6. Joyce CampJoyce Camp09-25-2012

    Tony…thank you I usually shoot in blk/wh because I forget I can select bl/wh feature. I have noticed that some photos don’t look good in bl/wh when I play around with them.
    Again thank you!

    • Joyce CampJoyce Camp09-25-2012

      oops **I usually shoot in color 🙂

    • MarkMark09-26-2012

      Hi Joyce
      Always shoot in RAW and in colour. Go to software like Lightroom where you can play around with the image until you have the result you want.

  7. GaryGary09-26-2012

    I always shoot in RAW mode which gives me the full advantage of working with an image and this leaves me the information needed. Think of it as using a film camera, throwing away your negative, then what do you have left! Nothing!

    Depending on my mood and the mood of the scene, I sometimes will use the black and white mode. Believe it or not, it can give you a much better image to begin with. I have several saved settings in my camera for black and white set so I can produce a more dramatic look!

    Great Article Cricket!!!! You Rock and I can feel it on this side of the World!!

    • CricketCricket09-26-2012

      I sure wish we had a like/love button for the comments!

  8. LarryLarry09-26-2012

    I don’t do B&W a lot but occasionally something catches my eye that this would be a good shot in B&W. Once in a while I’ll do a B&W for a bride, but it usually still has a bit of color, like a rose or bouquet. I always shoot in color (RAW) and then play with it in Paint Shop, or even Picasa (try the Filtered B&W instead of just B&W to get different shading depending the Red/Green/Blue filtering). Cricket has inspired me to shoot more, so I guess this is the next step. 🙂

  9. Carl TomanyCarl Tomany09-26-2012

    Thank you for all the tips. I’m going to try a few.

  10. Carol TomanyCarol Tomany09-26-2012

    It would help if I could spell my name correctly – doesn’t bode well for pictures

  11. Joyce CampJoyce Camp09-26-2012

    I have no idea if I can shoot in RAW…have no idea what that is! I have a Nikon P510.

    • Vickey RobinsonVickey Robinson09-26-2012

      I believe you can only shoot in the raw if your camera is a DSLR 🙂

    • Deanna Irvin-WheelerDeanna Irvin-Wheeler09-26-2012

      raw you have to process I shoot in raw plus jpeg together and always in the finest jpeg you can always remove pixels but if you want to enlarge a picture and the pixels aren’t there its impossiable to add them hope this makes sence joyce

  12. Cori SmelkerCori Smelker09-26-2012

    I am with Joyce. I have heard about RAW but don’t know what it is. Off to do some research now!

  13. Mimi CollinsMimi Collins09-26-2012

    Joyce, thanks for asking about shooting first in color or b&w. Cricket, the video was very helpful in answering that question, and all of you who replied to Joyce filled in some blanks. I had thought it was best to shoot and convert, but wasn’t sure if that met the challenge, so I’m good to go!

    The sample b&w images are stunning – thanks to the shooters, and thanks for the backstories!

  14. Becky Patlan-GarciaBecky Patlan-Garcia09-26-2012

    I usually shoot in color but, as Larry said, sometimes something catches my eye that would be good in b/w. I take the shots in color then I change to take them in b/w also. That way I can compare the finished product. I’m still very amateurish and haven’t broken out my photoshop software yet (it scares me lol) so I have been using a simple program I downloaded for free. It is Irfanview. There are many things you can do with it as an amateur and other things that I’m guessing a pro can use it for. Guess it is about time to break out the photoshop and get to editing like the big boys lol (wish me luck).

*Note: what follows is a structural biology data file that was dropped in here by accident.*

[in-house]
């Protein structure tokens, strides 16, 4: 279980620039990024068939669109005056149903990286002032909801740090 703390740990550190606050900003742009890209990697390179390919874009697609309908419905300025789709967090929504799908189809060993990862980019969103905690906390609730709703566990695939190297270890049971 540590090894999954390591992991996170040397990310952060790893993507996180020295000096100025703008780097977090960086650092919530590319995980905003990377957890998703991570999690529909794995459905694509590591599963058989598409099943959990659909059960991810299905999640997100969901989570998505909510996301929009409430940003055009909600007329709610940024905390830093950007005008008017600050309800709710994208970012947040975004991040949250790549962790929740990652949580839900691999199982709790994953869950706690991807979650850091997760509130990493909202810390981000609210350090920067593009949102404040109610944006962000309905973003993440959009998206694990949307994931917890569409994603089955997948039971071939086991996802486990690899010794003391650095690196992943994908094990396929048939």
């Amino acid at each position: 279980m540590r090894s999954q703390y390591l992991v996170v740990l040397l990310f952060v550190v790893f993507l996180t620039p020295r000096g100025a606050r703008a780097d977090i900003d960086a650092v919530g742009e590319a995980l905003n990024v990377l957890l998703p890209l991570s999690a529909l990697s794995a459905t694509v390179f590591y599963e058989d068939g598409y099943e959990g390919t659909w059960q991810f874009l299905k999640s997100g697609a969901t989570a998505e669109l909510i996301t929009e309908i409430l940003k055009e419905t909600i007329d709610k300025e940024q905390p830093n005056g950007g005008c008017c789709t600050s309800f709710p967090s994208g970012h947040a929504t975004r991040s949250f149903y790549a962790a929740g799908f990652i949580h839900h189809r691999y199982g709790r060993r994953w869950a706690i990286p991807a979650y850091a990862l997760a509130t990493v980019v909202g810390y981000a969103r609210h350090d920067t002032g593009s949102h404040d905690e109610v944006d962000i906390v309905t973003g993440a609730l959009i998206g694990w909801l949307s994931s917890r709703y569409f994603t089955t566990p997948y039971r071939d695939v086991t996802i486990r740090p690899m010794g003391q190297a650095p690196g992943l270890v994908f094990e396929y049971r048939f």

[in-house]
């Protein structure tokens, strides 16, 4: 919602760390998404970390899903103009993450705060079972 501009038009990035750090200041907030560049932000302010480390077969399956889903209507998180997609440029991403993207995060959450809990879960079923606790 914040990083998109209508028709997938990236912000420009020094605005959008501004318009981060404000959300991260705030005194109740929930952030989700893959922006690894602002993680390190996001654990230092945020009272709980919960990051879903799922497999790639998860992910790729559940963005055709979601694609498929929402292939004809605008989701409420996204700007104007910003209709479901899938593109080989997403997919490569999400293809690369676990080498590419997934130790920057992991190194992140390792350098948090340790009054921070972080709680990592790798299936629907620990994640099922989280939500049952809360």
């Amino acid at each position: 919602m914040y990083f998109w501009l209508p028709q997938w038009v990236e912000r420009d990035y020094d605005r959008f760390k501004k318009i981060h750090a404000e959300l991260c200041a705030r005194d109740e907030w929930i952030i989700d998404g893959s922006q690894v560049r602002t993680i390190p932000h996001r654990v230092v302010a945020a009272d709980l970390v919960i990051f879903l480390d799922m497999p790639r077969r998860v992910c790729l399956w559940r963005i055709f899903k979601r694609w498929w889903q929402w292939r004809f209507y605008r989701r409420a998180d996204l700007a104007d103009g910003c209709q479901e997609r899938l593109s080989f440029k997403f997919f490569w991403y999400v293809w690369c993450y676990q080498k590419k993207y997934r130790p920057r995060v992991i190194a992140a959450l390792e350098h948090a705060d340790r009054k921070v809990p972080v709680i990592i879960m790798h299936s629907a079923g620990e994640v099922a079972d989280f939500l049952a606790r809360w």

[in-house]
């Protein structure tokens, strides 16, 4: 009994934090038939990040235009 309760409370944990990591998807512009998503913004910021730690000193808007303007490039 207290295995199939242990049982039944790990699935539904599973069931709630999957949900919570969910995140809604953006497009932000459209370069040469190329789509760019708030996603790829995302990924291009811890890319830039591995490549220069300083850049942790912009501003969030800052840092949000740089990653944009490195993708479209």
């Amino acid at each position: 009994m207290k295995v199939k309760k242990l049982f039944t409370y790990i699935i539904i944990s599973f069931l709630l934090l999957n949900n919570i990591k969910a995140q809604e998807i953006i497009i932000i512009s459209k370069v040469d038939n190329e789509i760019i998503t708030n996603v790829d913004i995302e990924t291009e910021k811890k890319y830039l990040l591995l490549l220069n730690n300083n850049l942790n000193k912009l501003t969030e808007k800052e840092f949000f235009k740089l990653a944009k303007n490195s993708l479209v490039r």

15. TonyTony09-26-2012

    For those of you that aren’t, or don’t know what RAW is — A basic description is: It’s a pure pixel-for-pixel image of what you shot, allowing you full control of your image. It’s like the negative with film shooting. Not cameras will shoot RAW, you’ll have to dig out that owners manual. Most point-in-shoots do not. When shooting jpeg, your camera (destructively) compresses the photo to make it smaller so you can fit more images on your memory card. Generally, that’s not a good thing. The way it compresses the image, is by throwing way pixels. RAW files will be larger and more pristine, but memory cards are cheap, so buy a couple more. So, if you’d like to take your work to the next level, and your camera will do it, shoot in RAW mode. The down-side of shooting RAW, is you will need some new software to open an edit those files. I’d recommend Lightroom. It’s a great tool for organizing and editing your photos. You’ll be amazed at what you can do with these RAW images. But that’s another post.

    • CricketCricket09-26-2012

      That sounds like an excellent guest author post for you!

    • LarryLarry09-26-2012

      For beginners Picasa does a great job handling RAW (or NEF in Nikon-land) photos. Tweak it to your heart’s content then right-click Save and it creates a .JPG that you can share/email/upload/print and stores the original RAW/NEF in a hidden folder. You can always get back the original if you want it. On many ‘snap shot’ photos (family gatherings, not art work), once I’m happy with my edits I delete the .picasaoriginals folder to save space. Oh horrors, I deleted the original. Keep in mind that’s what your camera does every time you shoot in .JPG mode. 🙂

      • LarryLarry09-26-2012

        btw, Picasa is free thanks to the Google boys. You can get it here

        • CricketCricket09-27-2012

          You can do a surprising amount of things with Picasa these days too!

          • Joyce CampJoyce Camp09-27-2012

            Love Picasa…only thing I use right now!
            I downloaded this and have no idea where it is…I can’t find it!

          • CricketCricket09-27-2012

            Did you download the plugin or the stand alone one?

          • Joyce CampJoyce Camp09-27-2012

            I finally got it after about 1/2 hour! Don’t care for it though but will go back to it now and then and play!
            I really like this, there’s not a download for it you work from online..but so many options and effects!

  16. Ron StraitRon Strait09-26-2012

    Great B&W info & photos! I seem to have photographers block right now as so much to do before winter but I hope to start picking up the camera again soon. I love the new forum!

    • CricketCricket09-26-2012

      I have been a bit stuck lately too!

  17. Joyce CampJoyce Camp09-27-2012

    I cannot shoot in the RAW with my camera but did find out a few things I didn’t know about it!